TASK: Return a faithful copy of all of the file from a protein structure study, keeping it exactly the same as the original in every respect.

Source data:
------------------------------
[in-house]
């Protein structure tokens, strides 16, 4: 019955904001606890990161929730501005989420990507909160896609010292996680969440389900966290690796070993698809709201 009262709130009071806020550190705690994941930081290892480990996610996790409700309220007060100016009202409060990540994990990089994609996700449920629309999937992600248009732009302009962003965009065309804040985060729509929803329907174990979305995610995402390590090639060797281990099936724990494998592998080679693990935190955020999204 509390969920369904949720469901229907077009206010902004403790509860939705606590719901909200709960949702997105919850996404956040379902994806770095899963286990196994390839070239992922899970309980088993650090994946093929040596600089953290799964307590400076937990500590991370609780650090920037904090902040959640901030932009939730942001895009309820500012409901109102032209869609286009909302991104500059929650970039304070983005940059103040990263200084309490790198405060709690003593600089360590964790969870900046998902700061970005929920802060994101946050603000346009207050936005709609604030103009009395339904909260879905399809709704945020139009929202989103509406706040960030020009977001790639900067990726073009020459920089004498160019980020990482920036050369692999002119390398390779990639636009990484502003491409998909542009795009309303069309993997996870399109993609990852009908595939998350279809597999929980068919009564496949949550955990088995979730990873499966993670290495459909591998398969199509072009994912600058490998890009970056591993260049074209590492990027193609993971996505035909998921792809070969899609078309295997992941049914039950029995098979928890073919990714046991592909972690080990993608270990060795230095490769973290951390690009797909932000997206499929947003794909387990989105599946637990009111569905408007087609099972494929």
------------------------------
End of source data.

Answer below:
[in-house]
């Protein structure tokens, strides 16, 4: 019955904001606890990161929730501005989420990507909160896609010292996680969440389900966290690796070993698809709201 009262709130009071806020550190705690994941930081290892480990996610996790409700309220007060100016009202409060990540994990990089994609996700449920629309999937992600248009732009302009962003965009065309804040985060729509929803329907174990979305995610995402390590090639060797281990099936724990494998592998080679693990935190955020999204 509390969920369904949720469901229907077009206010902004403790509860939705606590719901909200709960949702997105919850996404956040379902994806770095899963286990196994390839070239992922899970309980088993650090994946093929040596600089953290799964307590400076937990500590991370609780650090920037904090902040959640901030932009939730942001895009309820500012409901109102032209869609286009909302991104500059929650970039304070983005940059103040990263200084309490790198405060709690003593600089360590964790969870900046998902700061970005929920802060994101946050603000346009207050936005709609604030103009009395339904909260879905399809709704945020139009929202989103509406706040960030020009977001790639900067990726073009020459920089004498160019980020990482920036050369692999002119390398390779990639636009990484502003491409998909542009795009309303069309993997996870399109993609990852009908595939998350279809597999929980068919009564496949949550955990088995979730990873499966993670290495459909591998398969199509072009994912600058490998890009970056591993260049074209590492990027193609993971996505035909998921792809070969899609078309295997992941049914039950029995098979928890073919990714046991592909972690080990993608270990060795230095490769973290951390690009797909932000997206499929947003794909387990989105599946637990009111569905408007087609099972494929």